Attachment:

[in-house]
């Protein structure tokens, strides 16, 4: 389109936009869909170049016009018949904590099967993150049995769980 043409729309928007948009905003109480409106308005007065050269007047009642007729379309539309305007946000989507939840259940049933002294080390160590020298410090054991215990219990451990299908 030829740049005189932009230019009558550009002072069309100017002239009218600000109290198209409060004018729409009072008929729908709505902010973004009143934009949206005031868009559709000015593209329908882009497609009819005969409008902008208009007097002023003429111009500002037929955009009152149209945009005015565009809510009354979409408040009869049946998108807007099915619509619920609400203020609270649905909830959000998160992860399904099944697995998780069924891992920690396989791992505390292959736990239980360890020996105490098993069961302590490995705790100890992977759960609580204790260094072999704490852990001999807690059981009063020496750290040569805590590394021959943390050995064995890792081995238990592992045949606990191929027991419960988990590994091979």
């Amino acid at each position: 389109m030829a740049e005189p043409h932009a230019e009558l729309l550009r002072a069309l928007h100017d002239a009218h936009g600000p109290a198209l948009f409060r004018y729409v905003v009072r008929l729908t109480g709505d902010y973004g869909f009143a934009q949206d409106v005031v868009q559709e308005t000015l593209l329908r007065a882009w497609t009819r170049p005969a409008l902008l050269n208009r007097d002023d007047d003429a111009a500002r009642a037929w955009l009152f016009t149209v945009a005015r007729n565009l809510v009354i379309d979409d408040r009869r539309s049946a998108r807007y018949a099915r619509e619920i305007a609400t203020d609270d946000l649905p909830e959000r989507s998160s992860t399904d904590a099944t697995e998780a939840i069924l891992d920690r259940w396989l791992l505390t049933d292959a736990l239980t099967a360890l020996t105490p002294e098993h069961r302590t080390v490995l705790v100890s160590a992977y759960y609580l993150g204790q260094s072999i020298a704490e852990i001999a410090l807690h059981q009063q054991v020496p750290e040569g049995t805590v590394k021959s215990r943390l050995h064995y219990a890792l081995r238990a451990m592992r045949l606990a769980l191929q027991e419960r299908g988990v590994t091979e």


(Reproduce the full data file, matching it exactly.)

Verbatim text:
[in-house]
């Protein structure tokens, strides 16, 4: 389109936009869909170049016009018949904590099967993150049995769980 043409729309928007948009905003109480409106308005007065050269007047009642007729379309539309305007946000989507939840259940049933002294080390160590020298410090054991215990219990451990299908 030829740049005189932009230019009558550009002072069309100017002239009218600000109290198209409060004018729409009072008929729908709505902010973004009143934009949206005031868009559709000015593209329908882009497609009819005969409008902008208009007097002023003429111009500002037929955009009152149209945009005015565009809510009354979409408040009869049946998108807007099915619509619920609400203020609270649905909830959000998160992860399904099944697995998780069924891992920690396989791992505390292959736990239980360890020996105490098993069961302590490995705790100890992977759960609580204790260094072999704490852990001999807690059981009063020496750290040569805590590394021959943390050995064995890792081995238990592992045949606990191929027991419960988990590994091979």
């Amino acid at each position: 389109m030829a740049e005189p043409h932009a230019e009558l729309l550009r002072a069309l928007h100017d002239a009218h936009g600000p109290a198209l948009f409060r004018y729409v905003v009072r008929l729908t109480g709505d902010y973004g869909f009143a934009q949206d409106v005031v868009q559709e308005t000015l593209l329908r007065a882009w497609t009819r170049p005969a409008l902008l050269n208009r007097d002023d007047d003429a111009a500002r009642a037929w955009l009152f016009t149209v945009a005015r007729n565009l809510v009354i379309d979409d408040r009869r539309s049946a998108r807007y018949a099915r619509e619920i305007a609400t203020d609270d946000l649905p909830e959000r989507s998160s992860t399904d904590a099944t697995e998780a939840i069924l891992d920690r259940w396989l791992l505390t049933d292959a736990l239980t099967a360890l020996t105490p002294e098993h069961r302590t080390v490995l705790v100890s160590a992977y759960y609580l993150g204790q260094s072999i020298a704490e852990i001999a410090l807690h059981q009063q054991v020496p750290e040569g049995t805590v590394k021959s215990r943390l050995h064995y219990a890792l081995r238990a451990m592992r045949l606990a769980l191929q027991e419960r299908g988990v590994t091979e």